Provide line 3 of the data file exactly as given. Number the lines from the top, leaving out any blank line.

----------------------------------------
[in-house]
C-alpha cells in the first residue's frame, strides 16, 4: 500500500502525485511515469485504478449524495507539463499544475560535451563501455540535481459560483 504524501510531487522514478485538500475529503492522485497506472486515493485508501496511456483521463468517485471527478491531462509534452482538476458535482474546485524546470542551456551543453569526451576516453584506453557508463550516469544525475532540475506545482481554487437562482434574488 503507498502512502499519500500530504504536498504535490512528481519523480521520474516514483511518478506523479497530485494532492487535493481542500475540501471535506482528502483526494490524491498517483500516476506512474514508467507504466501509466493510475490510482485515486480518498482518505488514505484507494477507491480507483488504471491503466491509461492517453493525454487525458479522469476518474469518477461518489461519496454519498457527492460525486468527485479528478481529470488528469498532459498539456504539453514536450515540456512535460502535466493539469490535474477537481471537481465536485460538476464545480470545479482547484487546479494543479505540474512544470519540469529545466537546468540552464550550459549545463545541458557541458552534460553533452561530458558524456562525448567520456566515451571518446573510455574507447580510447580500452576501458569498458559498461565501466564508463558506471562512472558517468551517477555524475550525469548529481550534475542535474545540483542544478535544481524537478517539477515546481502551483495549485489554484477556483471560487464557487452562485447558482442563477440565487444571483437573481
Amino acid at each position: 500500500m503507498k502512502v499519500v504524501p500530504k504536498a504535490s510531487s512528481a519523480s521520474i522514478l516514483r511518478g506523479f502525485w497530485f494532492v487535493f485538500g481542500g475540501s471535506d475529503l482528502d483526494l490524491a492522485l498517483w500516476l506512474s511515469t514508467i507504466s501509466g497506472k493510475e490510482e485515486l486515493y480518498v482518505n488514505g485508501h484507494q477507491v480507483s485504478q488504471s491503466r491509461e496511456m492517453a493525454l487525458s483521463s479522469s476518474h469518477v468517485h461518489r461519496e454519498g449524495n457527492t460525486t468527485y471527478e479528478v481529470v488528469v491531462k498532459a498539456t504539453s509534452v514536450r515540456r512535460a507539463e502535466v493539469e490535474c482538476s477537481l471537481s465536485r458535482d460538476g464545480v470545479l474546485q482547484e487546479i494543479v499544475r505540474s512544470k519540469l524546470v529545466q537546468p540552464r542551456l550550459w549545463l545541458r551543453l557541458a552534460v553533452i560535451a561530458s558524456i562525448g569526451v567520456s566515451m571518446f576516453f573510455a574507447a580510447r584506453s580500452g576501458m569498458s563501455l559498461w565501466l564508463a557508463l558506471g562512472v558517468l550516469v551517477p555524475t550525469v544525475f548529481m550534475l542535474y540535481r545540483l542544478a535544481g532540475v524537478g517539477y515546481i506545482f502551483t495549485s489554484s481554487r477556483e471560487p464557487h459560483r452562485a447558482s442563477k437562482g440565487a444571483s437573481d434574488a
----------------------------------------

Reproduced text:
Amino acid at each position: 500500500m503507498k502512502v499519500v504524501p500530504k504536498a504535490s510531487s512528481a519523480s521520474i522514478l516514483r511518478g506523479f502525485w497530485f494532492v487535493f485538500g481542500g475540501s471535506d475529503l482528502d483526494l490524491a492522485l498517483w500516476l506512474s511515469t514508467i507504466s501509466g497506472k493510475e490510482e485515486l486515493y480518498v482518505n488514505g485508501h484507494q477507491v480507483s485504478q488504471s491503466r491509461e496511456m492517453a493525454l487525458s483521463s479522469s476518474h469518477v468517485h461518489r461519496e454519498g449524495n457527492t460525486t468527485y471527478e479528478v481529470v488528469v491531462k498532459a498539456t504539453s509534452v514536450r515540456r512535460a507539463e502535466v493539469e490535474c482538476s477537481l471537481s465536485r458535482d460538476g464545480v470545479l474546485q482547484e487546479i494543479v499544475r505540474s512544470k519540469l524546470v529545466q537546468p540552464r542551456l550550459w549545463l545541458r551543453l557541458a552534460v553533452i560535451a561530458s558524456i562525448g569526451v567520456s566515451m571518446f576516453f573510455a574507447a580510447r584506453s580500452g576501458m569498458s563501455l559498461w565501466l564508463a557508463l558506471g562512472v558517468l550516469v551517477p555524475t550525469v544525475f548529481m550534475l542535474y540535481r545540483l542544478a535544481g532540475v524537478g517539477y515546481i506545482f502551483t495549485s489554484s481554487r477556483e471560487p464557487h459560483r452562485a447558482s442563477k437562482g440565487a444571483s437573481d434574488a